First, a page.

Until Monday, Geoff McGrath, 49, was a Boy Scout leader in Seattle.
But that all changed when the Boy Scouts of America learned that McGrath was being profiled by NBC News as an openly gay scout leader. After the news outlet contacted the BSA about the story, the nonprofit youth organization sent McGrath a letter saying he was banned for "making an issue" out of the fact that he is gay.
In the letter sent to McGrath on Monday, the BSA said the scout leader violated his organization's de facto "don't ask, don't tell" policy:
the BSA does not permit open or avowed homosexuals to serve as volunteer leaders. The BSA does not proactively inquire about the sexual orientation of its Volunteer leaders, and the BSA respects everyone's right to privacy. The BSA also respects everyone's right to hold a different point of view. But if a volunteer makes an issue out of his or her sexual orientation _ especially to the youth we serve _ then that volunteer is no longer eligible for to be a registered leader.
The BSA does not permit open or avowed homosexuals to serve as volunteer leaders. The BSA does not proactively inquire about the sexual orientation of its volunteer leaders, and the BSA respects everyone's right to privacy. The BSA also respects everyone's right to hold a different point of view. But if a volunteer makes an issue out of his or her sexual orientation — especially to the youth we serve — then that volunteer is no longer eligible for to be a registered leader.
The Boy Scouts have become a battleground for conservative Christians on one side and gay-rights supporters on the other. After much hand-wringing last spring, the Boy Scouts of America decided to end its ban on openly gay scouts. However, the organization still reserves the right to ban openly gay scout leaders, who are volunteers. As of Jan. 1, the Boy Scouts declared that "No youth may be denied membership in the Boy Scouts of America on the basis of sexual orientation or preference alone."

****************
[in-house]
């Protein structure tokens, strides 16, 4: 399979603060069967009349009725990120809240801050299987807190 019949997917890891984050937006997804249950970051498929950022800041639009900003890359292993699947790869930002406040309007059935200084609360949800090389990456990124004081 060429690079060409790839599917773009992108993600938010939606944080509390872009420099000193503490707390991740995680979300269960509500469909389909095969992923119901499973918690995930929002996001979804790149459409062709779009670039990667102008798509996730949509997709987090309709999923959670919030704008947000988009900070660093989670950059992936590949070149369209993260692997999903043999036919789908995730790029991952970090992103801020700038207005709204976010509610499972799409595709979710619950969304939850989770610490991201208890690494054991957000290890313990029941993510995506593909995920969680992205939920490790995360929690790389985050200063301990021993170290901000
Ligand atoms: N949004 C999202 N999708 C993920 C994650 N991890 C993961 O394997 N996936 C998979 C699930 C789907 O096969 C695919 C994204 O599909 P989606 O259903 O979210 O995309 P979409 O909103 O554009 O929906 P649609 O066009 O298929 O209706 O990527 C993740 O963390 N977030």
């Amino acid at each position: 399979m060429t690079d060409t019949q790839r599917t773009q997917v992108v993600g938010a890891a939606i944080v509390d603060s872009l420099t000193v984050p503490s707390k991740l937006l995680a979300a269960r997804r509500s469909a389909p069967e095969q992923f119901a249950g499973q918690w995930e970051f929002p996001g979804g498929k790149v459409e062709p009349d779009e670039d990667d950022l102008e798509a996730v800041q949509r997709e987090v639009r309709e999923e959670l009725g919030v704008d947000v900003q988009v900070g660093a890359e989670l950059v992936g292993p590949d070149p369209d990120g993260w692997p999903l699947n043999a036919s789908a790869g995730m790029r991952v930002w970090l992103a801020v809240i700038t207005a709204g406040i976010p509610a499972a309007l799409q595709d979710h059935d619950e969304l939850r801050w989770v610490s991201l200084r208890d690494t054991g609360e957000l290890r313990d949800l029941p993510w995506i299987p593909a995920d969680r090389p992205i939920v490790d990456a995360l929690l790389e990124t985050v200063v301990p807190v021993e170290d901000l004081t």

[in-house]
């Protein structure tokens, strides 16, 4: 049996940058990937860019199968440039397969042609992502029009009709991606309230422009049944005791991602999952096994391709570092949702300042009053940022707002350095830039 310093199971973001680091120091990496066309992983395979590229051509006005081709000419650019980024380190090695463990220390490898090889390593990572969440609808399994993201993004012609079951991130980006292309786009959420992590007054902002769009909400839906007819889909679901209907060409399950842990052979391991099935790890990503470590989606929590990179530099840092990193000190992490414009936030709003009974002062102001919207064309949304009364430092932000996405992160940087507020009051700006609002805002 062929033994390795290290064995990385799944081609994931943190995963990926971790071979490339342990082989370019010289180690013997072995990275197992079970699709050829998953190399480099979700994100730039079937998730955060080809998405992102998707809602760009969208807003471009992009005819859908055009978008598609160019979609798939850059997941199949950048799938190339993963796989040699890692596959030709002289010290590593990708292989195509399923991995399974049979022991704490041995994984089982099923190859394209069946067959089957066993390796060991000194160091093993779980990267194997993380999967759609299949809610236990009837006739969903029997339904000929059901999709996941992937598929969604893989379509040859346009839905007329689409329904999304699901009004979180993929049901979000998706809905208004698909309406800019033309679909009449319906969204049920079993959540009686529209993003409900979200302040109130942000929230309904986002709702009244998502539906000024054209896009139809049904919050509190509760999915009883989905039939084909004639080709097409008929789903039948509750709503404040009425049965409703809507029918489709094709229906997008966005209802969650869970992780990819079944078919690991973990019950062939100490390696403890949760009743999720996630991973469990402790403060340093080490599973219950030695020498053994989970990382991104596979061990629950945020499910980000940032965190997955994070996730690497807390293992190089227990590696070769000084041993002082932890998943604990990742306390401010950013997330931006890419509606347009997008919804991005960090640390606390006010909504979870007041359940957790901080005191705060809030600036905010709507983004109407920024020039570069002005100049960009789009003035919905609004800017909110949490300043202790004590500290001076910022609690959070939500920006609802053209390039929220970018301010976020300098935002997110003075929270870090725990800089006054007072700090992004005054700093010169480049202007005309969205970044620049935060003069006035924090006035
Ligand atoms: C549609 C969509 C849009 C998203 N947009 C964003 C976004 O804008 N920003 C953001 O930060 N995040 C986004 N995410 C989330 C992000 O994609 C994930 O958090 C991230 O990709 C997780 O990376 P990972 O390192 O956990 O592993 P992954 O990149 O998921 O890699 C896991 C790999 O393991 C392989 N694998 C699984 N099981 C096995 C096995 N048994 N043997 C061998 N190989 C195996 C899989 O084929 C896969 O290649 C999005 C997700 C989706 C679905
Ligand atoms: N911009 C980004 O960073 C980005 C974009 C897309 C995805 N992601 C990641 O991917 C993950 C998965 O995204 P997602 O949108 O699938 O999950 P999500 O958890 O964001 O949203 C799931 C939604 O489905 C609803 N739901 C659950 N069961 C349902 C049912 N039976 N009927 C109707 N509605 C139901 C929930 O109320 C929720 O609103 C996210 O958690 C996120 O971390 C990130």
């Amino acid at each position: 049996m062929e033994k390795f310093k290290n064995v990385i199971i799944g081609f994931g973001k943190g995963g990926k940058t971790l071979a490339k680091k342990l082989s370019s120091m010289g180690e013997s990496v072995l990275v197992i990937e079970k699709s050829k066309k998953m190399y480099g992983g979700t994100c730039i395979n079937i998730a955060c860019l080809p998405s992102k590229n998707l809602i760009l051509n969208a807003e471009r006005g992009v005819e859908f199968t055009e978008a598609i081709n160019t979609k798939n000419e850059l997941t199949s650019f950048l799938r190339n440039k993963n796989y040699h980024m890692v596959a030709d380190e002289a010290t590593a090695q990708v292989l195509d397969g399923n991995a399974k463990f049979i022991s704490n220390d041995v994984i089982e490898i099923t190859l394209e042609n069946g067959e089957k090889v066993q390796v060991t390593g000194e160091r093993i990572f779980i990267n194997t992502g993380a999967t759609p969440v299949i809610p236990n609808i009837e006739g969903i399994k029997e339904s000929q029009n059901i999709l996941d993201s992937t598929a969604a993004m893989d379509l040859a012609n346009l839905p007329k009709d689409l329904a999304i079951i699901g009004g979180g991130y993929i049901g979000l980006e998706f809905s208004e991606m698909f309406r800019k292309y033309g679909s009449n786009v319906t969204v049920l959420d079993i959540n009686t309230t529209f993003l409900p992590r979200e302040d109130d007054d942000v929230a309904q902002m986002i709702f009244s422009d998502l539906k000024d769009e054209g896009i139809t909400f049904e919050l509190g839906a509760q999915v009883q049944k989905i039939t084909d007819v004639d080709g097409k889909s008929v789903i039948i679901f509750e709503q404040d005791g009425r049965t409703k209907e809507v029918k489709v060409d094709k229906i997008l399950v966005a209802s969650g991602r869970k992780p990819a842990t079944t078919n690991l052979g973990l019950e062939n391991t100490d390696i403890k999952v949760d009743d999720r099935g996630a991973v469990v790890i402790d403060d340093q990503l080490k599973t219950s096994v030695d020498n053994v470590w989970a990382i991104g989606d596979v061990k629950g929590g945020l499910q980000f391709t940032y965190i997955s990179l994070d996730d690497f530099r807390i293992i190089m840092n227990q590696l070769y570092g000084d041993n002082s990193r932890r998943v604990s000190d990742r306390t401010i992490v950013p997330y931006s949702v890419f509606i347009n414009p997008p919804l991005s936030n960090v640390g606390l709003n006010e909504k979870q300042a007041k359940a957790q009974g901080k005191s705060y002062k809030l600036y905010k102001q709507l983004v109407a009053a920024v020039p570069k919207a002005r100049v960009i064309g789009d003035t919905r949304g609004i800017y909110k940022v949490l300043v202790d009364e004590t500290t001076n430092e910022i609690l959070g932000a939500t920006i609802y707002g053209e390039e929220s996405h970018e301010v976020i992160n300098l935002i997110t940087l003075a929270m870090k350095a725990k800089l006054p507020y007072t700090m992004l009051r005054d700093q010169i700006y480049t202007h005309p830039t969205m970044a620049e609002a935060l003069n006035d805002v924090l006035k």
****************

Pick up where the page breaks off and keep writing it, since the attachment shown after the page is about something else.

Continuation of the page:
The pro-LGBT Human Rights Campaign released a statement condemning the organization's actions:
"Banning a caring scoutmaster who has dedicated his time and efforts to helping young men grow into adults of integrity is a moral outrage," said Jeremy Pittman, HRC's deputy field director and an Eagle Scout. "Parents and adults of good moral character, regardless of sexual orientation, should be able to volunteer their time to mentor the next generation of Americans."
The BSA says that McGrath started the troop as a publicity stunt, but McGrath insists he was just trying to serve the kids in his troop. "It's extremely disappointing to not be fully supported and defended in my membership," McGrath told NBC. "They are complaining that the problem [his status as an openly gay man] is a distraction to scouting, and they don't seem to understand that the distraction is self-inflicted."
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